Essential resources such as water and fertile ground will be dramatically reduced in many regions because of global warming. This could aggravate existing conflicts and trigger new disputes. It is high time for the international community to draw up measures to address these security risks. The global nature of climate change also means that it is only through international cooperation that the associated challenges and consequences can be addressed.
With this in mind, Germany founded a Group of Friends together with the island state of Nauru in August 2018. This Group held its first meeting at high political level attended by numerous heads of state and foreign ministers on the margins of the UN General Assembly in New York on 26 September.
Foreign Minister Maas: “We want to give the United Nations Security Council a better understanding of how, in specific situations, the impacts of climate change could aggravate conflict. The international community needs to take action in places where climate change poses a threat to people’s livelihoods before conflict breaks out. It must therefore be our common goal to help our partners deal with the consequences of climate change in order to prevent destabilisation, migration and displacement.”
Climate and security – what is Germany doing?
Germany will be a non-permanent member of the UN Security Council for two years from 2019 to 2020. One of the areas it will be focusing on is the connection between climate change and international conflict. Not enough attention is yet paid to this issue. Germany will put the topic on the agenda wherever it is relevant. Its prime aim, however, is to develop strategies to solve the associated problems. The development of better early warning systems and prevention mechanisms is just one aspect.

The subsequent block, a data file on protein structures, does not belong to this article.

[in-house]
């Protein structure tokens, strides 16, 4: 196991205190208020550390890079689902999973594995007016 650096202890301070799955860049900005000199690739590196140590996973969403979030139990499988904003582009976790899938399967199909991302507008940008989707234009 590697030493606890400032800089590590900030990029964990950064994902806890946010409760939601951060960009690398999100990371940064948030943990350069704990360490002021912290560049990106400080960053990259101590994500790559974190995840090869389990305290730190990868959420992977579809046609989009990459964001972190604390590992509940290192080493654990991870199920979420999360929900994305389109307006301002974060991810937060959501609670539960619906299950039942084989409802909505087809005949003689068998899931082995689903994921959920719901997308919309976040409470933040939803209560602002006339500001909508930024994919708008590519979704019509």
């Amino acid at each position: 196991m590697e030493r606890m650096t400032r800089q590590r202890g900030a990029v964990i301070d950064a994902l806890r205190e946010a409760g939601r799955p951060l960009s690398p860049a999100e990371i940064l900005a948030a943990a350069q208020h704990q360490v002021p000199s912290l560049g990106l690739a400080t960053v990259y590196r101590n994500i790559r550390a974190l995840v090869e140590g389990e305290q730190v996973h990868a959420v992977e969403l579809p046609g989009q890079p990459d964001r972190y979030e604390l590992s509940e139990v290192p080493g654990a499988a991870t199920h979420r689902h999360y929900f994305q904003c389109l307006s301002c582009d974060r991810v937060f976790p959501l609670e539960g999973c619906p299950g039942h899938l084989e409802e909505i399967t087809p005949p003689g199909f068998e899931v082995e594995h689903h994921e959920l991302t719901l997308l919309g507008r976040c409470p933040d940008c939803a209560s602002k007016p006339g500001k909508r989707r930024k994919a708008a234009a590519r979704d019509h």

The UN Security Council is well placed to work on the nexus between climate and security policy. Climate change is an international challenge that requires an international response. For that reason, Germany will continue to campaign for the implementation of the Paris climate agreement in general and as a member of the Security Council.
Group of Friends as a forum for discussion and brainstorming
Germany and Nauru launched the UN Group of Friends on Climate and Security on 1 August (read more here). A total of 30 states have joined together with the aim of cooperating to develop solutions to address the security policy’s impact of climate change, raise public awareness and boost the involvement of the United Nations in this area.
The Group of Friends will play an important role during Germany’s membership of the Security Council as a forum for discussing policy ideas and making recommendations on issues such as enhancing states’ resilience to climate-related security risks.